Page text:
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Perspective | Rethinking the concept of COVID-19 learning loss

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As an educator, it feels nearly impossible to get through a week without seeing or hearing mention of “learning loss” due to COVID-19. I understand the concern for students not being provided the opportunity to grow as they would have had this pandemic not derailed them (and everyone else). But every time I hear about learning loss, something inside me cringes. I have been reflecting on why this makes me bristle. 

I am acutely aware of both educational disruptions and reading issues. As an educator to adolescent refugees with limited or interrupted formal education, I have seen the toll that educational interruptions can take. I have a master’s degree in reading education and am working on my doctorate in literacy and English language arts. I value literacy and work to improve, expand, and protect people’s access to literacy. So why would I take issue with the idea of learning loss?

My answer rests on my understanding of what it means to be able to read. I believe that in order to read the word, one must also simultaneously “read the world,” because authentic understanding of a text is intertwined with a rich understanding of the world. This is a foundational tenet in critical literacy, which is an approach to reading, and also a way of being, living, and learning. Because of my commitment to and belief in a critical approach to literacy instruction, I place a high value on the knowledge that students gain through life and experience. 

I often turn to my students to gain insight into their lives and perspectives. I asked some of them, “What have you learned this past year?” One student answered me with this insight, “I learned that family matters and is more important than anything else. I also learned that isolation hurts more than we can imagine. And life is shorter than we think. Nothing is permanent, and we should enjoy and take advantage of every moment while we can.”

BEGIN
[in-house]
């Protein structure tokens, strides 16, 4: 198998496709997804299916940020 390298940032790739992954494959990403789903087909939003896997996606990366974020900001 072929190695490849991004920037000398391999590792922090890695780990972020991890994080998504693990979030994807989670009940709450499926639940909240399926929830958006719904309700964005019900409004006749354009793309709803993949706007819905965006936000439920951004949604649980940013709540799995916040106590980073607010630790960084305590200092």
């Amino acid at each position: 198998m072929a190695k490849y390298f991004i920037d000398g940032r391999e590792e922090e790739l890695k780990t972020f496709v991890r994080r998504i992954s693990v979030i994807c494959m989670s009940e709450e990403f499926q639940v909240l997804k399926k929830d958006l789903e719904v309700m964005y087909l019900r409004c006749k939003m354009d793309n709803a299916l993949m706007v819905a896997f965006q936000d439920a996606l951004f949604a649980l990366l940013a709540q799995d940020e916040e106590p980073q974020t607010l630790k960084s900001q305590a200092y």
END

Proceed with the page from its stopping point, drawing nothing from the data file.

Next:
There is tremendous value in learning these life lessons about family, mental health, and the brevity of life. The value wrapped up in these lessons may not be quantified on exams or through growth scores, but that does not relegate this learning to a lesser sort of knowledge.

Our experiences increase our understanding. I was recently listening to Helen Reddy’s 1971 song, “I am Woman.” In the chorus she sings, “I am wise/But it’s wisdom born of pain/Yes, I’ve paid the price/But look how much I gained.” This song made me think of my students. Our students are wiser from their experiences. As a result of the past year, they will read the world and word differently, with more insight than before.

As educators, we have the opportunity to center student voices and consider their experiences as a form of capital. If we can embrace that these “learning losses” are, in fact, only “schooling losses,” then we can better learn from and with our students, as together we explore all that life has taught us in this difficult year. We can help our students to read both the word and the world. In doing so, we can apply these critical literacy concepts:

Seeing the patterns, complexities, and interrelatedness of the world.

Naming structures and ideas.

Envisioning possibilities.

Seeking to reshape inequities.

If we approach literacy in such a way, then we will see that our students have gained new insight as they have gained more understanding of the world. This greater insight into the world will be visible in their understanding of the word. 

Jennifer C. Mann

Jennifer C. Mann is a Research Scientist at Duke University’s Center for Child and Family Policy. In 2023, she received her Ph.D. in Teacher Education and Learning Sciences from North Carolina State University. Dr. Mann spent sixteen years as an educator, teaching high school English, elementary and adult English as a Second Language (ESL), and undergraduate pre-service English and ESL education. Her research interests include refugee and immigrant education, culturally sustaining critical pedagogies, and the social-emotional well-being of marginalized students.